(March 9, 2023) Cuteness in offspring serves a key evolutionary function of eliciting a caregiving response from adults. Cuteness is also one of the most basic and powerful forces shaping human relations with dogs. But unfortunately, it isn’t all sweetness and light – the enduring cuteness of certain dogs throughout life has become a status symbol unto itself. Unfortunately, the cutest and most popular breeds tend also to be those with the most significant risk of health and behavioural problems. Cuteness is often coupled with canine discomfort. The second most fashionable breed of dog in the US last year was the French bulldog, affectionately known as the Frenchie, distinctive for its large head, extremely short muzzle, big round eyes, and humungous bat ears. Alongside the Frenchie, other brachycephalic (‘short-headed’) breeds remain among the most desired, most frequently purchased, and most likely to appear on Instagram and other social media platforms...Read more»


Netherlands moves to ban pets suffering 'harmful' traits

Source: VIN News Service

(February 21, 2023) In what may be a world first, the Netherlands is preparing legislation that would ban the ownership of pets with harmful physical characteristics that may include extremely flat faces or tightly folded ears. Some countries, states and cities prohibit or restrict ownership of pet breeds perceived to be dangerous to humans. The Netherlands appears to be the first jurisdiction to move toward banning ownership based on harm to the animal due to its physical features...Read more»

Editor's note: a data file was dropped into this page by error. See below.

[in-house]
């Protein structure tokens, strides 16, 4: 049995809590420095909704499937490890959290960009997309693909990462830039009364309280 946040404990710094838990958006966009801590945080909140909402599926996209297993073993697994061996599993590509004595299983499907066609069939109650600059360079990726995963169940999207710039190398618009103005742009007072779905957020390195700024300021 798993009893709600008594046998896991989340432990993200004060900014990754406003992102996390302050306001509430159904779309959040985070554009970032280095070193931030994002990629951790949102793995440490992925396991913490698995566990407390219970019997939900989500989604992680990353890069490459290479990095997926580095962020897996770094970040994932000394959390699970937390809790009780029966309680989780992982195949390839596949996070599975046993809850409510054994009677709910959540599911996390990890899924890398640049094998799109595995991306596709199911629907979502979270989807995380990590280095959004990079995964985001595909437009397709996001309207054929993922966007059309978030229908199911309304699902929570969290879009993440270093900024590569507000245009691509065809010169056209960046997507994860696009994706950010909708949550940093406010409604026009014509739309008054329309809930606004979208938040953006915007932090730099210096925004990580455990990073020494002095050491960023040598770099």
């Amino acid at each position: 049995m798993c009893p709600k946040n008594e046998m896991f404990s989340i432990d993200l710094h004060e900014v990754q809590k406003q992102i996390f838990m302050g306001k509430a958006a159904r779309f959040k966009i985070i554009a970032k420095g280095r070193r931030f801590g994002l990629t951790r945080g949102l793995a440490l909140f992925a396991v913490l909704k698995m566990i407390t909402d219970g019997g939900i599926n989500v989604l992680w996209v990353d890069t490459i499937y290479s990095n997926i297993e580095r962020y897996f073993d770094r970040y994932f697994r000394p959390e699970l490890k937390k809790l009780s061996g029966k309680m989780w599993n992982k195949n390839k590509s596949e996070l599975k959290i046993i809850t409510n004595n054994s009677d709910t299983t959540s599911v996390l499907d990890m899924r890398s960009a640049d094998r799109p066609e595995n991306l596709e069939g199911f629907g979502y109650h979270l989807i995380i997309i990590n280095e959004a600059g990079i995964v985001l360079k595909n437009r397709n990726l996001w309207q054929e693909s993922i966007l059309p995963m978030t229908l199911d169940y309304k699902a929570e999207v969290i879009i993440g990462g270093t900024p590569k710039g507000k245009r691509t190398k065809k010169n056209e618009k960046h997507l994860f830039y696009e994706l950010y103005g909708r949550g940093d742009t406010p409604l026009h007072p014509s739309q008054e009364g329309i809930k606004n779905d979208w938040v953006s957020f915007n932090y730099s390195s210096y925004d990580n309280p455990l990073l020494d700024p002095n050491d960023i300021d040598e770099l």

Spy Cams Show What the Pork Industry Tries to Hide

Source: The New York Times (tiered subscription model)

(February 4, 2023) The hog industry hails the gas chambers in which pigs are prepared for slaughter as “animal friendly,” “stress free” and “painless.” That would be a good thing, since on average, four pigs are slaughtered each second in the United States. But a California activist recently sneaked into a slaughterhouse at night and installed spy cams inside a gas chamber to record this supposedly humane process. The resulting videos are horrifying: They show the pigs squealing desperately, thrashing about and gasping for air before eventually succumbing...Read more»


Health screening test rolled out for brachycephalic breeds

Source: AVMA News

(January 30, 2023)  A few years ago, the University of Cambridge and The Kennel Club in the U.K. developed the Respiratory Function Grading Scheme as a way to objectively measure the severity of brachycephalic obstructive airway syndrome in dogs and help make a clinical diagnosis. The intent of the scheme is also to improve understanding of the condition, increase awareness, and ultimately reduce the incidence of BOAS. Now the Orthopedic Foundation for Animals, a U.S.-based nonprofit dedicated to promoting the health and welfare of companion animals through a reduction in the incidence of genetic disease, has joined this international effort and has licensed the RFGS for use in the U.S. and Canada. The OFA is instituting respiratory function grading of brachycephalic breeds as one of its health screening tests...Read more»